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Users will need to login to your site using the WordPress login screen by adding wp-login.php to the end of the website’s address, i.e. www.yourwebsite.com/wp-login.php
It’s easy to turn on the options you want and the best thing is that they just work. It’s magic!
Once logged in, and if all the features are turned on, members can customize their profiles with avatars and information about themselves, modify their account, check out other people’s profiles, send private messages to other members of your site and create groups that others can join.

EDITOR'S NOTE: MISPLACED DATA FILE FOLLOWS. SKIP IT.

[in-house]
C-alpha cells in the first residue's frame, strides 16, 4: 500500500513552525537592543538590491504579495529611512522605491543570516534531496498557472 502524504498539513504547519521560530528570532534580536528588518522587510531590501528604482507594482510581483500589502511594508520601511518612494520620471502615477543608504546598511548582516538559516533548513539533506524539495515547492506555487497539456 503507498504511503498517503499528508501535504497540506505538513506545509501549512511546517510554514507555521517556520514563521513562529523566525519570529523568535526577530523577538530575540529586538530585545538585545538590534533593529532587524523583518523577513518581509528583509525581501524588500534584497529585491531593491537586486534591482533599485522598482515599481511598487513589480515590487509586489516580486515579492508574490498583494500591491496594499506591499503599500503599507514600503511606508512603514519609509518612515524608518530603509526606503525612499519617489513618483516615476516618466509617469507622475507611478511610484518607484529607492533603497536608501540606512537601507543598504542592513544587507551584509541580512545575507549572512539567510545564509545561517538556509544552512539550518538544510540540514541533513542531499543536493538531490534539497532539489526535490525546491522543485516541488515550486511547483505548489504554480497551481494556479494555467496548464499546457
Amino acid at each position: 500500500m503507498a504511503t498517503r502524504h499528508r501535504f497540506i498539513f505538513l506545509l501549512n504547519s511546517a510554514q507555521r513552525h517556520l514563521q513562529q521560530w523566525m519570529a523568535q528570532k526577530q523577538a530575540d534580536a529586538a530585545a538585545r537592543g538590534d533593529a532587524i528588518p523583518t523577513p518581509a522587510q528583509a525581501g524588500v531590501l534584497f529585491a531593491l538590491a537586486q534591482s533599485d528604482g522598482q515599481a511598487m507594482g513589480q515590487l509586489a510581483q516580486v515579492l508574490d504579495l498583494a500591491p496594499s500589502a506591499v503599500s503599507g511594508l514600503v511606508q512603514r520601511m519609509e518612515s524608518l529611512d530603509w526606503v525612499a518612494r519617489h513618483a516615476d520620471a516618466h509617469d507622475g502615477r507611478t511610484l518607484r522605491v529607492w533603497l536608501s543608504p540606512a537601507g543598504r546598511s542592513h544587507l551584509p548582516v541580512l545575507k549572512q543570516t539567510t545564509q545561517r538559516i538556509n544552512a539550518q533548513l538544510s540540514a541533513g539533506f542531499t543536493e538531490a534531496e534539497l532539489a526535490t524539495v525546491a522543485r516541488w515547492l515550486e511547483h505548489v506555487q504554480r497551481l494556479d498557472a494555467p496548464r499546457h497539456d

If you really want to get stuck into the nitty gritty of BuddyPress, then you might want to head over to the BuddyPress Codex. The codex is the online manual for BuddyPress and contains up-to-date information and documentation going back to version 1.0.
When you’ve wrapped your head around what it can do and if feel like you’ve got something to add, you might want to roll up your sleeves and have a go yourself at contributing to the codex.
BuddyPress uses a separate plugin called bbPress for forums.
Just like when you installed BuddyPress:
1. Search the plugins library for bbPress.
2. Find the bbPress plugin that has been developed by The BuddyPress Community and click Install Now.
3. It will take a minute to install. When it’s done click Activate Plugin.
The welcome screen will pop up. Scroll down to the bottom and click Go to Forum Settings. There are all kinds of settings you can tick or untick for your forums.
And you’re done!